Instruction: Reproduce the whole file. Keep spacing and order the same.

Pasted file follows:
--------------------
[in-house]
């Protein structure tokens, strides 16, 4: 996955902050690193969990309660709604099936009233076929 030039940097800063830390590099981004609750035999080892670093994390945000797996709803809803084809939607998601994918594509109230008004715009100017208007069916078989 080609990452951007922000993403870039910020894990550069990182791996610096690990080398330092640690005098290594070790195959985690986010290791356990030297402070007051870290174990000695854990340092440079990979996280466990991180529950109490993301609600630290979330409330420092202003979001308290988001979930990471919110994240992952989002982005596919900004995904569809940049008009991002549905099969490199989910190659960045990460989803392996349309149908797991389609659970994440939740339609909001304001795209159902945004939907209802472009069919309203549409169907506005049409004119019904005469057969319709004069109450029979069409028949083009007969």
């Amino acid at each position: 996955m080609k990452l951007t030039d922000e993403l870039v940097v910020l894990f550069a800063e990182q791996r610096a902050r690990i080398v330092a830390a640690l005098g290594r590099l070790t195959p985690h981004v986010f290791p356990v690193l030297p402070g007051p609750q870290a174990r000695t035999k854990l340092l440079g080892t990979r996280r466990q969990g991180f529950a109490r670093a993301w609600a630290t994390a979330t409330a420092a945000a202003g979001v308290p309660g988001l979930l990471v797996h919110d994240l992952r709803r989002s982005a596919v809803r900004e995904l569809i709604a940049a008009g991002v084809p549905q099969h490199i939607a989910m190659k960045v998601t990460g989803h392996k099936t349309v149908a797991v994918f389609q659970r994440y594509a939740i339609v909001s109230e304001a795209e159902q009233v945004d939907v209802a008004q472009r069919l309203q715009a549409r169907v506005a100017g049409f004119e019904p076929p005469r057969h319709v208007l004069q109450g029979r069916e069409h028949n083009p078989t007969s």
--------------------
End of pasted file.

[in-house]
């Protein structure tokens, strides 16, 4: 996955902050690193969990309660709604099936009233076929 030039940097800063830390590099981004609750035999080892670093994390945000797996709803809803084809939607998601994918594509109230008004715009100017208007069916078989 080609990452951007922000993403870039910020894990550069990182791996610096690990080398330092640690005098290594070790195959985690986010290791356990030297402070007051870290174990000695854990340092440079990979996280466990991180529950109490993301609600630290979330409330420092202003979001308290988001979930990471919110994240992952989002982005596919900004995904569809940049008009991002549905099969490199989910190659960045990460989803392996349309149908797991389609659970994440939740339609909001304001795209159902945004939907209802472009069919309203549409169907506005049409004119019904005469057969319709004069109450029979069409028949083009007969």
């Amino acid at each position: 996955m080609k990452l951007t030039d922000e993403l870039v940097v910020l894990f550069a800063e990182q791996r610096a902050r690990i080398v330092a830390a640690l005098g290594r590099l070790t195959p985690h981004v986010f290791p356990v690193l030297p402070g007051p609750q870290a174990r000695t035999k854990l340092l440079g080892t990979r996280r466990q969990g991180f529950a109490r670093a993301w609600a630290t994390a979330t409330a420092a945000a202003g979001v308290p309660g988001l979930l990471v797996h919110d994240l992952r709803r989002s982005a596919v809803r900004e995904l569809i709604a940049a008009g991002v084809p549905q099969h490199i939607a989910m190659k960045v998601t990460g989803h392996k099936t349309v149908a797991v994918f389609q659970r994440y594509a939740i339609v909001s109230e304001a795209e159902q009233v945004d939907v209802a008004q472009r069919l309203q715009a549409r169907v506005a100017g049409f004119e019904p076929p005469r057969h319709v208007l004069q109450g029979r069916e069409h028949n083009p078989t007969s």